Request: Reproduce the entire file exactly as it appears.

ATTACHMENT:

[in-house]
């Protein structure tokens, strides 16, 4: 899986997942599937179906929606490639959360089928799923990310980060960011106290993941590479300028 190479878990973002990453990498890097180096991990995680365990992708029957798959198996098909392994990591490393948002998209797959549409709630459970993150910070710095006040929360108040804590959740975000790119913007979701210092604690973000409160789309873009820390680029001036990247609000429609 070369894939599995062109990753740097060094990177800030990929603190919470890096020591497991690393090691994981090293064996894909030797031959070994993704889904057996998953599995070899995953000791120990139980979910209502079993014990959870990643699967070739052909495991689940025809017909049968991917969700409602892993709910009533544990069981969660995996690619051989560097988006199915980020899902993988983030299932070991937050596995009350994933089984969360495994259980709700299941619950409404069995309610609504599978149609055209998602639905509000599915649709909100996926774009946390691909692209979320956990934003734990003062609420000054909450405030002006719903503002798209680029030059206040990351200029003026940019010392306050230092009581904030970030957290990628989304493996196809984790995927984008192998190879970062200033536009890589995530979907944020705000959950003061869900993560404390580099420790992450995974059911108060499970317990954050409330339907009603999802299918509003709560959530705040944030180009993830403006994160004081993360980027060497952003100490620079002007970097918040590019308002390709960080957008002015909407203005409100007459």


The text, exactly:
[in-house]
């Protein structure tokens, strides 16, 4: 899986997942599937179906929606490639959360089928799923990310980060960011106290993941590479300028 190479878990973002990453990498890097180096991990995680365990992708029957798959198996098909392994990591490393948002998209797959549409709630459970993150910070710095006040929360108040804590959740975000790119913007979701210092604690973000409160789309873009820390680029001036990247609000429609 070369894939599995062109990753740097060094990177800030990929603190919470890096020591497991690393090691994981090293064996894909030797031959070994993704889904057996998953599995070899995953000791120990139980979910209502079993014990959870990643699967070739052909495991689940025809017909049968991917969700409602892993709910009533544990069981969660995996690619051989560097988006199915980020899902993988983030299932070991937050596995009350994933089984969360495994259980709700299941619950409404069995309610609504599978149609055209998602639905509000599915649709909100996926774009946390691909692209979320956990934003734990003062609420000054909450405030002006719903503002798209680029030059206040990351200029003026940019010392306050230092009581904030970030957290990628989304493996196809984790995927984008192998190879970062200033536009890589995530979907944020705000959950003061869900993560404390580099420790992450995974059911108060499970317990954050409330339907009603999802299918509003709560959530705040944030180009993830403006994160004081993360980027060497952003100490620079002007970097918040590019308002390709960080957008002015909407203005409100007459």